COLLEGE PARK -- In their third day of a water emergency today, Prince George's County residents still are required -- under threat of a $1,000 fine -- to use water sparingly but are not expected to see their taps run dry, county officials said.
The problem began Thursday night when a 60-inch water main burst in a woods off Calvert Road near the College Park Metro station. Yesterday, officials forced the closure of car washes that don't recycle their water, but those are said to be few and are the only businesses ordered to close.
Officials of the Washington Suburban Sanitary Commission, who diverted the county's water to two smaller pipes, said they expect normal service to be restored by Wednesday.
"We hope before then, but we don't know when," said WSSC Chairman Robert M. Potter, just before inspecting the repair job. "I think it [the main] will be back on line before a crisis."
The 750,000 residents of Maryland's second most populous county were ordered Saturday by County Executive Wayne K. Curry to use water only for emergency purposes, to forsake showers and even to stop flushing toilets unless absolutely necessary.
"We're still in a critical stage," said Marjorie Johnson, a spokeswoman for the WSSC, which supplies water and sewer service in the county.
Prince George's no longer has water in storage, she said. "What you're using is what's being processed."
The biggest danger, she said, would be a major fire. Officials said the danger of outdoor fires has lessened since Saturday, thanks to rain Saturday night and yesterday's humidity. Nevertheless, the WSSC located tankers in strategic areas to provide water in case of more problems.
Ms. Johnson said the lowest water pressure was encountered in the Suitland, Clinton and Bowie areas. It was worst there because those areas are far away from the water source and because customers were not curbing their usage sufficiently.
Prince George's usually uses about 80 million gallons of water per day, said Mr. Potter. Saturday, the usage rose to about 100 million gallons. He assumed that, because of the possibility of a water shortage or shut-off, many people used more water than normal at the beginning.
While southern Prince George's still is threatened with "severe reduction of pressure," the commission no longer expects any cutoff of water service. Technicians made hydraulic adjustments to keep the water flowing, and Bowie, which has a separate water system, is supplying about 2 million gallons a day, officials said.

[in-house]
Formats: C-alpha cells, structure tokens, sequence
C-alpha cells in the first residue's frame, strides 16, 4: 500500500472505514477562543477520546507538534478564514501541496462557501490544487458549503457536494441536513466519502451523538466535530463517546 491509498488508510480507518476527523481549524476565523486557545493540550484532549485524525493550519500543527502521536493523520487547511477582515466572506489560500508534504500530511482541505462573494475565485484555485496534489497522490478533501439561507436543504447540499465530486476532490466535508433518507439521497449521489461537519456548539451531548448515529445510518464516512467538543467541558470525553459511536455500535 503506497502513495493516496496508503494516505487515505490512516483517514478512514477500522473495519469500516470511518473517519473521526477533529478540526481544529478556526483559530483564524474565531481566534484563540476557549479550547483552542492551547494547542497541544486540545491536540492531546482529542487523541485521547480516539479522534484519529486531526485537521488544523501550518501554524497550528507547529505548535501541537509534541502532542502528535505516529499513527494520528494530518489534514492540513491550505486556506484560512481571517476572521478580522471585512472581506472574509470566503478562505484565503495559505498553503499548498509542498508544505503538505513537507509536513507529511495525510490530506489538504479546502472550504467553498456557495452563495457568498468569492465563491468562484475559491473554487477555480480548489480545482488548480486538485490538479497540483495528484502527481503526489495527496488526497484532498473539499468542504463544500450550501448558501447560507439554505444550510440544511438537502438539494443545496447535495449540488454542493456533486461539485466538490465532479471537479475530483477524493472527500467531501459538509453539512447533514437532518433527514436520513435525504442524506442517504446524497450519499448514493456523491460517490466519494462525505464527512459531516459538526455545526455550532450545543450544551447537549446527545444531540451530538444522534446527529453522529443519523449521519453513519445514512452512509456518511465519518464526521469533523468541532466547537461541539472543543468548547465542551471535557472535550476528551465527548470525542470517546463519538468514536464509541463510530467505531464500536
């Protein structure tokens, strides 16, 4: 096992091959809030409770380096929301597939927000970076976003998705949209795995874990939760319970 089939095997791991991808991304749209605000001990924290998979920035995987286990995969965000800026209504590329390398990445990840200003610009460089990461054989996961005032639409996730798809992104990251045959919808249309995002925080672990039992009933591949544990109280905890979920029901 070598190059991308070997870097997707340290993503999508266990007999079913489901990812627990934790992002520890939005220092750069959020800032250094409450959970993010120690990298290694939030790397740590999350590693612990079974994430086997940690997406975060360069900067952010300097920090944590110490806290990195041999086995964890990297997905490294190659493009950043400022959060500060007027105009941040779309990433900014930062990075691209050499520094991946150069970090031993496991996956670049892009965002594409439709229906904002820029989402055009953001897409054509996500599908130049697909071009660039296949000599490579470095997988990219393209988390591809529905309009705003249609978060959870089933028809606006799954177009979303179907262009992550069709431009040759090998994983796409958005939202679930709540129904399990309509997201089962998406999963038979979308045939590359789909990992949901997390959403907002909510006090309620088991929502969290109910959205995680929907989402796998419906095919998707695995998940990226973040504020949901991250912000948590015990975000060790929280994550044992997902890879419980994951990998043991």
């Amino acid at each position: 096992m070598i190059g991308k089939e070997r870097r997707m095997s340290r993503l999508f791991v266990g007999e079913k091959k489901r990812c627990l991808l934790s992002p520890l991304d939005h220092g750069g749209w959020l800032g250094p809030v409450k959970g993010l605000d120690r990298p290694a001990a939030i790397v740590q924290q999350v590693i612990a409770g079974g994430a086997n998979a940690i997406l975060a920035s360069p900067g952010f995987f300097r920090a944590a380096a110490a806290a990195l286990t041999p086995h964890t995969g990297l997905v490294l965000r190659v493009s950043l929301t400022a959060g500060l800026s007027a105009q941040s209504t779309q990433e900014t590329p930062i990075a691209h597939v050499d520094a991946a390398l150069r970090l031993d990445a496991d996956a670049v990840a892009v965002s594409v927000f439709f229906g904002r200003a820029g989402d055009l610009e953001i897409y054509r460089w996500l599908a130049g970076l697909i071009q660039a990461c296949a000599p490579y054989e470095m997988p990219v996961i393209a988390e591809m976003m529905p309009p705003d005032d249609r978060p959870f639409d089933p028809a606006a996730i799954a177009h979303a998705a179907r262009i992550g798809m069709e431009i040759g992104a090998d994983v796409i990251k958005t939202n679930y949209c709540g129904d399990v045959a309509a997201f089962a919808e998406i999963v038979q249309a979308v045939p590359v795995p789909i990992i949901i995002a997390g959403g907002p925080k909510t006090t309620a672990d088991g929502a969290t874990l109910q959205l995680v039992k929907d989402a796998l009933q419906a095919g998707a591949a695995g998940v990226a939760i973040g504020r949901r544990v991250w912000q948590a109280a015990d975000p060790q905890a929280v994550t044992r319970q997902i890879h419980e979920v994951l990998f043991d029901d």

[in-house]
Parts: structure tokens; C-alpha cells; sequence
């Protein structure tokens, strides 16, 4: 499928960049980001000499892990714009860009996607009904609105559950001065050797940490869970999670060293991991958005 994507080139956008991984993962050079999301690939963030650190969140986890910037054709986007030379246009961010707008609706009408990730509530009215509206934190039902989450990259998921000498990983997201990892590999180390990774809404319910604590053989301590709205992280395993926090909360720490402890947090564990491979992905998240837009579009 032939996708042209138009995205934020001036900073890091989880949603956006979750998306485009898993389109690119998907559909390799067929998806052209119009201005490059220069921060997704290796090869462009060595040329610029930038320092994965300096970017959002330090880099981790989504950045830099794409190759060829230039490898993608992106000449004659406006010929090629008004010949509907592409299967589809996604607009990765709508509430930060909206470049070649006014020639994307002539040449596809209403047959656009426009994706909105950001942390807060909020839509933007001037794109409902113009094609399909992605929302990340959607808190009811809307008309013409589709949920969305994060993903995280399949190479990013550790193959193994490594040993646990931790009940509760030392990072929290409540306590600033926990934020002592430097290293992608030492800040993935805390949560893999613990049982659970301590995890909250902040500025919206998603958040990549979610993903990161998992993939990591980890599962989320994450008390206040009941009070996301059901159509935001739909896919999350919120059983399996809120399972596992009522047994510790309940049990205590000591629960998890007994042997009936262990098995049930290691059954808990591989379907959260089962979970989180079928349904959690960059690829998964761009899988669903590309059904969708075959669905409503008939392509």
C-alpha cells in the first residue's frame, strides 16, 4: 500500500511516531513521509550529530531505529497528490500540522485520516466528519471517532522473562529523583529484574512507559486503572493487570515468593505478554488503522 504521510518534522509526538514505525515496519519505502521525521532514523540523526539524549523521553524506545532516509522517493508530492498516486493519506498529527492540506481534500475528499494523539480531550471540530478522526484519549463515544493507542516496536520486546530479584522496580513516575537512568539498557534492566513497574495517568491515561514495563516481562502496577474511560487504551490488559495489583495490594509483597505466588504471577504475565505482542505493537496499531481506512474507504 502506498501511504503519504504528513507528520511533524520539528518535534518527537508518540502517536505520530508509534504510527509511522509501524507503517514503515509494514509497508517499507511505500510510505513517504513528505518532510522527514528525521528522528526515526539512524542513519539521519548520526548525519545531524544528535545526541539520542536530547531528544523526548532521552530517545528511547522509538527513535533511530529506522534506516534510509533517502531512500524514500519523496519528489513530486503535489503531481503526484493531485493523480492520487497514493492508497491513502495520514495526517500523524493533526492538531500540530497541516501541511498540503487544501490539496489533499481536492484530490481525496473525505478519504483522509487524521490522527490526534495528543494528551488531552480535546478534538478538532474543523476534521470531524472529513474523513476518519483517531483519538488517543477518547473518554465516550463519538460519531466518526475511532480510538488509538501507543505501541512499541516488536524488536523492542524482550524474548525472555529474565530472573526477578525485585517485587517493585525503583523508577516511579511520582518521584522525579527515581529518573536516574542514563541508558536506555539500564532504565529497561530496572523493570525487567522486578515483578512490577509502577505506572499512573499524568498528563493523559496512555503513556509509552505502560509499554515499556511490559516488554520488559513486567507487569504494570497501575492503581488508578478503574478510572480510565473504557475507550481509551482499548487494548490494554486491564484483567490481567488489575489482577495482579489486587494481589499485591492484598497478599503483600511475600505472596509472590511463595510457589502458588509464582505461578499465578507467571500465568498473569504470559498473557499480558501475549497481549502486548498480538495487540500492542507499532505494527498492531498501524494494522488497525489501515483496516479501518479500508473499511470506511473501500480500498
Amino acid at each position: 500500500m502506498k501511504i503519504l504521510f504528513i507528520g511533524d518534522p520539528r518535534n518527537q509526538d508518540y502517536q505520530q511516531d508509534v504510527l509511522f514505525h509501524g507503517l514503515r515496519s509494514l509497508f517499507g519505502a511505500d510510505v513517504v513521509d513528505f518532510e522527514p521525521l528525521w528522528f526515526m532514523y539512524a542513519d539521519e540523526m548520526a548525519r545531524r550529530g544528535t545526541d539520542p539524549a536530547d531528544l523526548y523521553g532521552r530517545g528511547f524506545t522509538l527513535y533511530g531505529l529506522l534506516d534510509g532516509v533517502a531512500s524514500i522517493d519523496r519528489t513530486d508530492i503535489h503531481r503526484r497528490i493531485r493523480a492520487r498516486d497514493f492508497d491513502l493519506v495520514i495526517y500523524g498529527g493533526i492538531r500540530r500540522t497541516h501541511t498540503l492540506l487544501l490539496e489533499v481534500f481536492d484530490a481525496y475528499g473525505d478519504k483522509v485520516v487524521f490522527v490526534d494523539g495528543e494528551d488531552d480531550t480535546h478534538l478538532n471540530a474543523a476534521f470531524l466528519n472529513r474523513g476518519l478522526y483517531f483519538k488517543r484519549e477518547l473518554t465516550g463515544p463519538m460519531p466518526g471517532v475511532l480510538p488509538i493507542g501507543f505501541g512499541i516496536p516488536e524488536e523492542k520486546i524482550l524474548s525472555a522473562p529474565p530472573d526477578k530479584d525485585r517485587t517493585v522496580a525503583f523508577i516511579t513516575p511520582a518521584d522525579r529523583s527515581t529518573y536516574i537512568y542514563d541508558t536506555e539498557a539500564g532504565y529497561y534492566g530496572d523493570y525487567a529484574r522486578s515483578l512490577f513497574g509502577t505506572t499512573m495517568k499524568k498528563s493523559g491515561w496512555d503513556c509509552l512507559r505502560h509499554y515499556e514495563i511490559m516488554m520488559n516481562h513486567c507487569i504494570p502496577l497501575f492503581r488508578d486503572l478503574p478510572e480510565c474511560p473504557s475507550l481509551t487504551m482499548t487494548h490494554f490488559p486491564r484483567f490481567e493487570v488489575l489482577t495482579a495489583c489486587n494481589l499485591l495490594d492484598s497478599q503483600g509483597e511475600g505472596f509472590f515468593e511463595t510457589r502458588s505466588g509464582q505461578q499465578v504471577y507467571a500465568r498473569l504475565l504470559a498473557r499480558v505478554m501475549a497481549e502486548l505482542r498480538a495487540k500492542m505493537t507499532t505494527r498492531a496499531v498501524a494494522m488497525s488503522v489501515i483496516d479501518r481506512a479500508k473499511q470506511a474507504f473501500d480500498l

A nursing supervisor at Southern Maryland Hospital Center in Clinton said yesterday, "We have good water flow at this time and are conserving as best we can." She said there wasn't much a hospital could do to conserve, but the center did switch to foam plates to minimize dish washing.
Mr. Potter said he and his wife did not shower, wash their breakfast dishes or flush their toilet yesterday. But many other customers were not complying with the emergency order.
"My neighbors are washing their cars," said Noni Lehman of Hyattsville, after she finished playing softball a few hundred yards away from the water main rupture yesterday. "If you saw my Jeep, it's covered in green, and I used to wash it every Sunday." Her Jeep will remain dirty, Ms. Lehman said, but she will not; she planned on taking a shower when she got home. "I don't want to offend anybody," she said.
On Quintana Street in Riverdale, less than a mile from the main rupture, Edward Gomez was wiping the soap off his black Isuzu Trooper. A steady stream of water poured from the garden hose curled on his lawn.
"Nobody told me [to conserve water]. I've been watching TV, and I haven't heard an announcement," said Mr. Gomez, who continued washing his car as he gestured toward a house where a neighbor had just watered plants.
Told that there was a $1,000 fine for violating the water emergency, his eyes widened. "I didn't know," he said, as he walked over and turned off the spigot.
Pete Peringer, a spokesman for the Prince George's County Fire Department, said he wasn't aware of anyone being ticketed and that police were not looking for violators.
Yesterday afternoon, workers were placing the final 4-ton section of pipe in the main and expect to complete the project by tonight, said Ellis Hurley, a site foreman for W.F. Wilson & Sons Inc., of Ellicott City. WSSC employees then will flush the main to test for leaks before restoring service.
When the main ruptured, it spewed sand, gravel and concrete up to 25 feet into the woods and provided much of the excavation needed to reach the pipe, which was 15 feet underground. A similar main break occurred in December 1993 in Rockville, officials said.
Prince George's County has had other main ruptures over the past 20 years, and several years ago sued the manufacturer, Interpace Corp., which has since gone out of business. Mr. Potter said the WSSC still expects to have problems with parts of the line, where he said the pipes do not contain the required amount of concrete or steel reinforcing rods.
But he said the continuing construction of a larger, 96-inch water main, a sturdier pipe of ductile steel, should prevent a repeat of the current water emergency. That pipe is now serving parts of College Park and Adelphi, he said, and is expected to be complete into the southern portion of the county within the next two or three years.